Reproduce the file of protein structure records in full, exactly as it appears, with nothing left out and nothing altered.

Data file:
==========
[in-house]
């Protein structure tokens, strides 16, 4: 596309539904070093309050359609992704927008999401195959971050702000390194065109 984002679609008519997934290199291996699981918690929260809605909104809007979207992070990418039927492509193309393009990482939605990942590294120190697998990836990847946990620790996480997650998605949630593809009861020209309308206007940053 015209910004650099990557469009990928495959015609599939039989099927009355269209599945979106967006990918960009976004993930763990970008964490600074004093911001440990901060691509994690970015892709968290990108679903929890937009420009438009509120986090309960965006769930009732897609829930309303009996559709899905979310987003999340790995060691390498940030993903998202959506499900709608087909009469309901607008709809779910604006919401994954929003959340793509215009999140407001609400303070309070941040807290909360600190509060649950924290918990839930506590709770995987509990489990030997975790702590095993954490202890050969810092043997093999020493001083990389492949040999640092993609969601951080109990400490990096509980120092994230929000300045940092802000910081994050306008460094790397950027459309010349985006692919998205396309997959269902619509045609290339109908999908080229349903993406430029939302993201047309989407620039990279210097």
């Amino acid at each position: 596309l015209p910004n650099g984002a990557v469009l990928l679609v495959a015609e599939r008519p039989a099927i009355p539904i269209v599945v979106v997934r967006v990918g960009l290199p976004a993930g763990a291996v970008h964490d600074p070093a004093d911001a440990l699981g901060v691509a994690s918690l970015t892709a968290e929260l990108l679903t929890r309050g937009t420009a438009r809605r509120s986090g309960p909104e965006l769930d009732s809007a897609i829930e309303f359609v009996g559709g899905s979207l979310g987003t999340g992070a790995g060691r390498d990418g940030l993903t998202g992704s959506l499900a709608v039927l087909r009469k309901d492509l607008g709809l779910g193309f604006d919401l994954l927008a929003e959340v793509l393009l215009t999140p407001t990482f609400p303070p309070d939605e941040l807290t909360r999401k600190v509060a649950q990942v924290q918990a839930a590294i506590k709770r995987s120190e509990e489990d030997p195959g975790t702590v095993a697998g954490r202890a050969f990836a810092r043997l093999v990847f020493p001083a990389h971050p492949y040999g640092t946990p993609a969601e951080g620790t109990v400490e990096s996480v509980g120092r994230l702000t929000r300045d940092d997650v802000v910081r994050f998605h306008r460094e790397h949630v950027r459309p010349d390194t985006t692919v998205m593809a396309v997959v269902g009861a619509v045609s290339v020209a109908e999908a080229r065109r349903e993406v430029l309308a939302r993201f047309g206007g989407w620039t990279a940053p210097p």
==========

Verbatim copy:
[in-house]
């Protein structure tokens, strides 16, 4: 596309539904070093309050359609992704927008999401195959971050702000390194065109 984002679609008519997934290199291996699981918690929260809605909104809007979207992070990418039927492509193309393009990482939605990942590294120190697998990836990847946990620790996480997650998605949630593809009861020209309308206007940053 015209910004650099990557469009990928495959015609599939039989099927009355269209599945979106967006990918960009976004993930763990970008964490600074004093911001440990901060691509994690970015892709968290990108679903929890937009420009438009509120986090309960965006769930009732897609829930309303009996559709899905979310987003999340790995060691390498940030993903998202959506499900709608087909009469309901607008709809779910604006919401994954929003959340793509215009999140407001609400303070309070941040807290909360600190509060649950924290918990839930506590709770995987509990489990030997975790702590095993954490202890050969810092043997093999020493001083990389492949040999640092993609969601951080109990400490990096509980120092994230929000300045940092802000910081994050306008460094790397950027459309010349985006692919998205396309997959269902619509045609290339109908999908080229349903993406430029939302993201047309989407620039990279210097």
């Amino acid at each position: 596309l015209p910004n650099g984002a990557v469009l990928l679609v495959a015609e599939r008519p039989a099927i009355p539904i269209v599945v979106v997934r967006v990918g960009l290199p976004a993930g763990a291996v970008h964490d600074p070093a004093d911001a440990l699981g901060v691509a994690s918690l970015t892709a968290e929260l990108l679903t929890r309050g937009t420009a438009r809605r509120s986090g309960p909104e965006l769930d009732s809007a897609i829930e309303f359609v009996g559709g899905s979207l979310g987003t999340g992070a790995g060691r390498d990418g940030l993903t998202g992704s959506l499900a709608v039927l087909r009469k309901d492509l607008g709809l779910g193309f604006d919401l994954l927008a929003e959340v793509l393009l215009t999140p407001t990482f609400p303070p309070d939605e941040l807290t909360r999401k600190v509060a649950q990942v924290q918990a839930a590294i506590k709770r995987s120190e509990e489990d030997p195959g975790t702590v095993a697998g954490r202890a050969f990836a810092r043997l093999v990847f020493p001083a990389h971050p492949y040999g640092t946990p993609a969601e951080g620790t109990v400490e990096s996480v509980g120092r994230l702000t929000r300045d940092d997650v802000v910081r994050f998605h306008r460094e790397h949630v950027r459309p010349d390194t985006t692919v998205m593809a396309v997959v269902g009861a619509v045609s290339v020209a109908e999908a080229r065109r349903e993406v430029l309308a939302r993201f047309g206007g989407w620039t990279a940053p210097p």